Potsdam, on the Havel River just southwest of Berlin, is the capital and crown jewel of the federal state of Brandenburg. Scores of visitors are drawn to the stunning architecture of this former Prussian royal seat and to soak up the air of history that hangs over its elegant parks. A visit here is essential if you’re spending any time in the region at all.
Germany’s ‘other’ Frankfurt, on the Oder River 90km east of Berlin, was practically wiped off the map in the final days of WWII and never recovered its one-time grandeur as a medieval trading centre and university town. It didn’t help that the city was split in two after the war, with the eastern suburb across the river becoming the Polish town of Słubice.
Poet Theodor Fontane called Lübbenau the 'secret capital' of the Spreewald and, indeed, it is a pretty little town, albeit one that's often deluged by day trippers. Its entire economy seems built on tourism and no matter where you go, a forest of signs points to hotels, restaurants and other businesses, making navigating a snap.
A 20-minute S-Bahn ride away from central Berlin, Köpenick is famous for its handsome baroque castle, a picturesque Altstadt (old town) and a trio of superlative natural assets: Berlin's largest lake (Müggelsee), biggest forest (Köpenicker Stadtforst) and highest natural elevation (Müggelberge, 115m).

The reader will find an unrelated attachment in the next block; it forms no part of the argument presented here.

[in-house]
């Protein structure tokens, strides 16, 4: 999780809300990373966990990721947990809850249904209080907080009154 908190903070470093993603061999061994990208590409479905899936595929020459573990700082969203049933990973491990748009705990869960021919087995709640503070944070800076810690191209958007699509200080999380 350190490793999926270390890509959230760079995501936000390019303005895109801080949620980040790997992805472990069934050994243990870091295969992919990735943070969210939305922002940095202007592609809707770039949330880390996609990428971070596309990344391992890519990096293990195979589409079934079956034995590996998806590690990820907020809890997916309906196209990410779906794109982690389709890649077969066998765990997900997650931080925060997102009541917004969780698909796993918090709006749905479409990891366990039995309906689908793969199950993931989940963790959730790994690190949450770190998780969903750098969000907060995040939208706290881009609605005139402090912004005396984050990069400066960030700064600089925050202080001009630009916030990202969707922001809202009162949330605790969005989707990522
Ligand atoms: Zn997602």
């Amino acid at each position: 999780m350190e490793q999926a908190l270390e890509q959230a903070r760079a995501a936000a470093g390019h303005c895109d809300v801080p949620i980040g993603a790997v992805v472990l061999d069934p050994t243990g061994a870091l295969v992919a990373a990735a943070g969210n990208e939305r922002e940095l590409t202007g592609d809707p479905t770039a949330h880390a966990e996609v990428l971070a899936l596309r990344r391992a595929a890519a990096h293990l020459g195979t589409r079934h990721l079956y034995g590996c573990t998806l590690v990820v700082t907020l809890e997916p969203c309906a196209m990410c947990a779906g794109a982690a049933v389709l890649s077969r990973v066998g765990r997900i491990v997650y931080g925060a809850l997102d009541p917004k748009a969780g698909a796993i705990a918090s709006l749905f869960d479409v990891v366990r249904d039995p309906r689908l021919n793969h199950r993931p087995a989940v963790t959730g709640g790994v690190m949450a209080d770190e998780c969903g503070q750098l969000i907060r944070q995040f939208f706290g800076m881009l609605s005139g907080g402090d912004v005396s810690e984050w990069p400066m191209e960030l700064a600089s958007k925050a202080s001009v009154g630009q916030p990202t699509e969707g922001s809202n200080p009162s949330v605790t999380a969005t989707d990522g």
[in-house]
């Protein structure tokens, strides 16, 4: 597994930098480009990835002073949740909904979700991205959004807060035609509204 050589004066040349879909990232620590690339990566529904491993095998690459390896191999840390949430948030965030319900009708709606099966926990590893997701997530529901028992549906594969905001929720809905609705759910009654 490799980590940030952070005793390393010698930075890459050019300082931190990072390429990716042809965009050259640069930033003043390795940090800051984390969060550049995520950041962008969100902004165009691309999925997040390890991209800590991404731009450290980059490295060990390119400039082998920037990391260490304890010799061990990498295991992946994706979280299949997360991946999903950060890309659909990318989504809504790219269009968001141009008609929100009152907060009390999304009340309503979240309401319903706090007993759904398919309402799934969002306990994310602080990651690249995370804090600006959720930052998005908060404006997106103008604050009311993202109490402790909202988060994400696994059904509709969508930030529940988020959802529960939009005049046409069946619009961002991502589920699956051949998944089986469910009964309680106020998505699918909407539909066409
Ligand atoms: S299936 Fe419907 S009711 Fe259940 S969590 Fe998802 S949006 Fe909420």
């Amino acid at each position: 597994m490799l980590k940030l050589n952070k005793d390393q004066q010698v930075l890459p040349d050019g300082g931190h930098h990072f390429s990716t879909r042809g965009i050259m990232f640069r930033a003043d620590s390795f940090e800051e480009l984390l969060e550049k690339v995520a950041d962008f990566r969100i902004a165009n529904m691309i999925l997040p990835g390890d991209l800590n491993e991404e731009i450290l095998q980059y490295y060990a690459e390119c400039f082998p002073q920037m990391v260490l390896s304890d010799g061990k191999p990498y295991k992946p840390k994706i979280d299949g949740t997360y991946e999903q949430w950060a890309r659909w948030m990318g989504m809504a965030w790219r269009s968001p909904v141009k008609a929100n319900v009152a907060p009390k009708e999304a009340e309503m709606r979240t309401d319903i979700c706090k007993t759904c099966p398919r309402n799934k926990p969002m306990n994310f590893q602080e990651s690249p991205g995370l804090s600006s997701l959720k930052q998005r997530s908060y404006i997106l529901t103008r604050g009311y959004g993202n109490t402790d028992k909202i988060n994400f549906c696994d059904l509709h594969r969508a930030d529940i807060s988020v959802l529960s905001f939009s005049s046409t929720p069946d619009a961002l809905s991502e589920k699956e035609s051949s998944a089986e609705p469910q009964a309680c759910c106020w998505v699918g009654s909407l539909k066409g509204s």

Grunewald & Dahlem
Berlin's most upper-crust suburbs, Dahlem and Grunewald are packed with cultural and natural appeal. Set between their leafy streets and lavish villa colonies are gardens, parks, palaces and a sprinkling of museums, most notably the Museen Dahlem with its global ethnological collections.
Tidy Lübben has a history going back to the 12th century. Activity centres on the Schloss and the adjacent harbour area, both about 1.5km east of the train station. To get there, follow Bahnhofstrasse, turn left on Logenstrasse and continue to Ernst-von-Houwald-Damm, where you’ll also find the tourist office.
Chorin & Niederfinow
About 60km northeast of Berlin, Kloster Chorin is a romantically ruined monastery near a little lake and surrounded by a lush park. Built by Cistercian monks over six decades starting in 1273, it is widely considered one of the finest red-brick Gothic structures in northern Germany.
Sachsenhausen Concentration Camp
Built by prisoners brought here from another concentration camp, Sachsenhausen opened in 1936 as a model for other camps. By 1945 about 200,000 people had passed through its gates, initially mostly political opponents but later also gypsies, gays, Jews and, after 1939, POWs from Eastern Europe, especially the Soviet Union.